"Cuál es" works just fine in Mexico to ask "what is". Just because you haven't introduced it in the lesson yet shouldn't make it wrong. The problem with learning formal speech is that nobody talks like this in every day Life. People don't speak proper English in America, and they don't in Latin America either. The same with "me llamó" v "llamó" In Mexico they don't always say me llamó José, just llamó José. Both are right, they know what I'm saying. I want to learn both proper and common speech. Just learning the proper leads to a lot of confusion when you get to where you're going. Nobody talks completely proper, in fact English is so infused with Spanish, they have many made up spanglish words. When you go into a local neighborhood if you speak proper they don't know what you're saying. Really! No one says como se llama usted, me llamo José. They just stare at you like you're a snob.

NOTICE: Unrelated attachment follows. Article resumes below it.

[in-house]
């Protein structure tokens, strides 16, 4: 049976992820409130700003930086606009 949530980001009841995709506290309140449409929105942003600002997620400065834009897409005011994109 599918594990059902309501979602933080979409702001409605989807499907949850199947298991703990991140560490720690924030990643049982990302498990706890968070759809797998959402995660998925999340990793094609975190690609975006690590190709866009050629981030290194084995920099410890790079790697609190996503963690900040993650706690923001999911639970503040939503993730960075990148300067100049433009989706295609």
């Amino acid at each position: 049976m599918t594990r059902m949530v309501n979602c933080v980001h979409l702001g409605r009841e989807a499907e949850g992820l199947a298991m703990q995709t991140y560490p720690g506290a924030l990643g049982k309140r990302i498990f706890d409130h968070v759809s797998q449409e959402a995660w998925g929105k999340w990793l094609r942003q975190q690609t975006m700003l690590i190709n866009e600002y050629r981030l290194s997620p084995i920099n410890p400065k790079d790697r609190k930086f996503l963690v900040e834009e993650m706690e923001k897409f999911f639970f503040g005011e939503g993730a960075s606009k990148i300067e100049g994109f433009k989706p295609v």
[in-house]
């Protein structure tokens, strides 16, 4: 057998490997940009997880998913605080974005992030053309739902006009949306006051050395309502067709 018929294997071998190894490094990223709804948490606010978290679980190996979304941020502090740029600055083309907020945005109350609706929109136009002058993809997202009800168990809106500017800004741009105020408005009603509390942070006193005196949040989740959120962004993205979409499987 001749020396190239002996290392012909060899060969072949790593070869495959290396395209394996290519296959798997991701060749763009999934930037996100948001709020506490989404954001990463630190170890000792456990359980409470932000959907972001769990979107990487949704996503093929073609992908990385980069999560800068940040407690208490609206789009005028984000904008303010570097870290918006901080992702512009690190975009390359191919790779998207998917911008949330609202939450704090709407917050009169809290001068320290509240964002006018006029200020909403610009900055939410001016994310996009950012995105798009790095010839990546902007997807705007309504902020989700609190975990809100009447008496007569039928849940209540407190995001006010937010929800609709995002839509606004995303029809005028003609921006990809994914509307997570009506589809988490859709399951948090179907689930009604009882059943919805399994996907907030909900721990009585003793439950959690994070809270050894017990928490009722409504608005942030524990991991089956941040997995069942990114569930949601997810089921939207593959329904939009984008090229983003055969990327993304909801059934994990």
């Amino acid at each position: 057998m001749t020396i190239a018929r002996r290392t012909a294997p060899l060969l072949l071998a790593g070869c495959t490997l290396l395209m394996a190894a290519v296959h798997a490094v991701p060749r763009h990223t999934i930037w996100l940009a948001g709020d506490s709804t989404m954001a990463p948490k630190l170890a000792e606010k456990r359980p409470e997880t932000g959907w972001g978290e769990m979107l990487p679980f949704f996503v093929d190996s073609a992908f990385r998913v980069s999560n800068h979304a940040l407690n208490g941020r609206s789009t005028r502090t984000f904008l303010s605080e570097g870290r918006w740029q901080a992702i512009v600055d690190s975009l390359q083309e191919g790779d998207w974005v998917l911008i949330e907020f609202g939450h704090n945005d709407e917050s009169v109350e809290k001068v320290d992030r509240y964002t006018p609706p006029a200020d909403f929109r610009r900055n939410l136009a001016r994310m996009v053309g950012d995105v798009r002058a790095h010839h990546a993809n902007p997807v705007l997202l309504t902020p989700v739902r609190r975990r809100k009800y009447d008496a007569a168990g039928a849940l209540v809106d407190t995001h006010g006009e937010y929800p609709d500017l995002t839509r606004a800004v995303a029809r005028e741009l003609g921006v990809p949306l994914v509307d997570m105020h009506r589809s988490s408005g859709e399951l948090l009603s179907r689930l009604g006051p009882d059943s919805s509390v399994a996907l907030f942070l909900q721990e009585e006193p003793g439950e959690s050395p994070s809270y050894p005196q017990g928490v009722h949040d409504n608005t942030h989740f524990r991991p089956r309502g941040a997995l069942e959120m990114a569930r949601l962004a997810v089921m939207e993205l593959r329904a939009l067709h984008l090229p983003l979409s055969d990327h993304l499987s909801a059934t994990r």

Lo siento por la novela
Thanks for your comment. Well, in Kwiziq we like to teach Spanish following the "accepted" grammar rules. I think this is the aim of any teaching language site, to be honest. We want our students to write and speak good Spanish. We consider the more formal and the more colloquial expressions as long as they are grammatically correct. This is what we encourage our students to learn, and then, of course, if you are in Mexico, Colombia, Spain, Argentina... it doesn't matter where, the students are going to hear different versions to what they've been taught and they'll realise there is another way to say it, sometimes correctly, sometimes not, but it is also good to ask why it is said that other way and be curious, of course. But still, this is something that, if it is not correct, we won't be very inclined to encourage to use.
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